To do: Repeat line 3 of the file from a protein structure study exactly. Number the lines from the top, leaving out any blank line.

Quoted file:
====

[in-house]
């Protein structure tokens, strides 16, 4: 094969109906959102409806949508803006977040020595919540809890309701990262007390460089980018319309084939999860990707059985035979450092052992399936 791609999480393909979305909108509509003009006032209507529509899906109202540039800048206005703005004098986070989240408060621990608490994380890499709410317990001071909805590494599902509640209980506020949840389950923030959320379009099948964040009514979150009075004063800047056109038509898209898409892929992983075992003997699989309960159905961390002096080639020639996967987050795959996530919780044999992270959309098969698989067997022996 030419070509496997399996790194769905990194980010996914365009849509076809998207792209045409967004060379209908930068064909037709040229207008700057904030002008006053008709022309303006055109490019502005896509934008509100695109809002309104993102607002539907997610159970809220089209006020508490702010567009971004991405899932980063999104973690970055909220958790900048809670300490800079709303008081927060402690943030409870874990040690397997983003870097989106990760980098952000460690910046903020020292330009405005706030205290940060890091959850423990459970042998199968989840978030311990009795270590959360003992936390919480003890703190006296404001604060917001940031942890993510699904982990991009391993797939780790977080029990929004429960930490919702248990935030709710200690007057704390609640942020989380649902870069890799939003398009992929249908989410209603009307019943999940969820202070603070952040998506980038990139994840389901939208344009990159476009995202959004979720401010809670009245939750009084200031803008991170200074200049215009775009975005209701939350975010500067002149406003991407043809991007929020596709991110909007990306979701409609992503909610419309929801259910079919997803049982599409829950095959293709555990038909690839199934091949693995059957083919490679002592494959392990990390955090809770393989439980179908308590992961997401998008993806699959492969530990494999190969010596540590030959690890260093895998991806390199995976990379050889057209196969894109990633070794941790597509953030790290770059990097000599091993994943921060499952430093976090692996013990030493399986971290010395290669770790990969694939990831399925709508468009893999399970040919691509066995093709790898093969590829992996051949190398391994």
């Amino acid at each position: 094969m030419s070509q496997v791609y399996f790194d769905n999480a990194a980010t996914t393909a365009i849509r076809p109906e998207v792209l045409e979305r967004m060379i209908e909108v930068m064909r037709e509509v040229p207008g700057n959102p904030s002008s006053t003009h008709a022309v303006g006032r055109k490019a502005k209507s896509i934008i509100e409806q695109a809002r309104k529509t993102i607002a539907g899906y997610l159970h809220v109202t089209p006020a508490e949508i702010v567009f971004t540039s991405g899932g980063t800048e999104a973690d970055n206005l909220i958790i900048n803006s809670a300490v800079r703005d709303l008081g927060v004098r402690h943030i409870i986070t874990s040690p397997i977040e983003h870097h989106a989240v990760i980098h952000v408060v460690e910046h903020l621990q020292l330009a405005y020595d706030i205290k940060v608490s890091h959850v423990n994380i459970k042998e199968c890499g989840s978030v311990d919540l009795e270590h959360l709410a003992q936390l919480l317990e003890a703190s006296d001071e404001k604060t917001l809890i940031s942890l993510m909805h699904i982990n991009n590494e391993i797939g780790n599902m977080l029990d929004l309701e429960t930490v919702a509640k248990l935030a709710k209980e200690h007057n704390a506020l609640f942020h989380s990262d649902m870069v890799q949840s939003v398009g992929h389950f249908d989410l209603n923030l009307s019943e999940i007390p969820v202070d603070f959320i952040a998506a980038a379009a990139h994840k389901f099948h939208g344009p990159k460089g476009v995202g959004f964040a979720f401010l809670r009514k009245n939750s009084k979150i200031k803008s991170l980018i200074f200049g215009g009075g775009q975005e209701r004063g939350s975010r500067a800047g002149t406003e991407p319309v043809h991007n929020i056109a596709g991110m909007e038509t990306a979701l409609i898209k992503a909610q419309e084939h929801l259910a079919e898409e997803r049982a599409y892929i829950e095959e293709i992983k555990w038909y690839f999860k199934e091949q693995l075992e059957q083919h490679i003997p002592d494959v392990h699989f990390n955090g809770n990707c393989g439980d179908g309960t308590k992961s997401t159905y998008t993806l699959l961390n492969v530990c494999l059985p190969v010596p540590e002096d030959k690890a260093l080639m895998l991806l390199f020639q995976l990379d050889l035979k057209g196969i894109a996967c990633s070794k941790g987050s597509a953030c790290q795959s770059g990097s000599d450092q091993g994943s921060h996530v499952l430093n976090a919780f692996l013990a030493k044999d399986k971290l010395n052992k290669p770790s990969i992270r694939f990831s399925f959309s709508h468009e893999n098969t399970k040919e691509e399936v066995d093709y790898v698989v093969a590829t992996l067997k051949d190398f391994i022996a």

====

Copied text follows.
């Amino acid at each position: 094969m030419s070509q496997v791609y399996f790194d769905n999480a990194a980010t996914t393909a365009i849509r076809p109906e998207v792209l045409e979305r967004m060379i209908e909108v930068m064909r037709e509509v040229p207008g700057n959102p904030s002008s006053t003009h008709a022309v303006g006032r055109k490019a502005k209507s896509i934008i509100e409806q695109a809002r309104k529509t993102i607002a539907g899906y997610l159970h809220v109202t089209p006020a508490e949508i702010v567009f971004t540039s991405g899932g980063t800048e999104a973690d970055n206005l909220i958790i900048n803006s809670a300490v800079r703005d709303l008081g927060v004098r402690h943030i409870i986070t874990s040690p397997i977040e983003h870097h989106a989240v990760i980098h952000v408060v460690e910046h903020l621990q020292l330009a405005y020595d706030i205290k940060v608490s890091h959850v423990n994380i459970k042998e199968c890499g989840s978030v311990d919540l009795e270590h959360l709410a003992q936390l919480l317990e003890a703190s006296d001071e404001k604060t917001l809890i940031s942890l993510m909805h699904i982990n991009n590494e391993i797939g780790n599902m977080l029990d929004l309701e429960t930490v919702a509640k248990l935030a709710k209980e200690h007057n704390a506020l609640f942020h989380s990262d649902m870069v890799q949840s939003v398009g992929h389950f249908d989410l209603n923030l009307s019943e999940i007390p969820v202070d603070f959320i952040a998506a980038a379009a990139h994840k389901f099948h939208g344009p990159k460089g476009v995202g959004f964040a979720f401010l809670r009514k009245n939750s009084k979150i200031k803008s991170l980018i200074f200049g215009g009075g775009q975005e209701r004063g939350s975010r500067a800047g002149t406003e991407p319309v043809h991007n929020i056109a596709g991110m909007e038509t990306a979701l409609i898209k992503a909610q419309e084939h929801l259910a079919e898409e997803r049982a599409y892929i829950e095959e293709i992983k555990w038909y690839f999860k199934e091949q693995l075992e059957q083919h490679i003997p002592d494959v392990h699989f990390n955090g809770n990707c393989g439980d179908g309960t308590k992961s997401t159905y998008t993806l699959l961390n492969v530990c494999l059985p190969v010596p540590e002096d030959k690890a260093l080639m895998l991806l390199f020639q995976l990379d050889l035979k057209g196969i894109a996967c990633s070794k941790g987050s597509a953030c790290q795959s770059g990097s000599d450092q091993g994943s921060h996530v499952l430093n976090a919780f692996l013990a030493k044999d399986k971290l010395n052992k290669p770790s990969i992270r694939f990831s399925f959309s709508h468009e893999n098969t399970k040919e691509e399936v066995d093709y790898v698989v093969a590829t992996l067997k051949d190398f391994i022996a």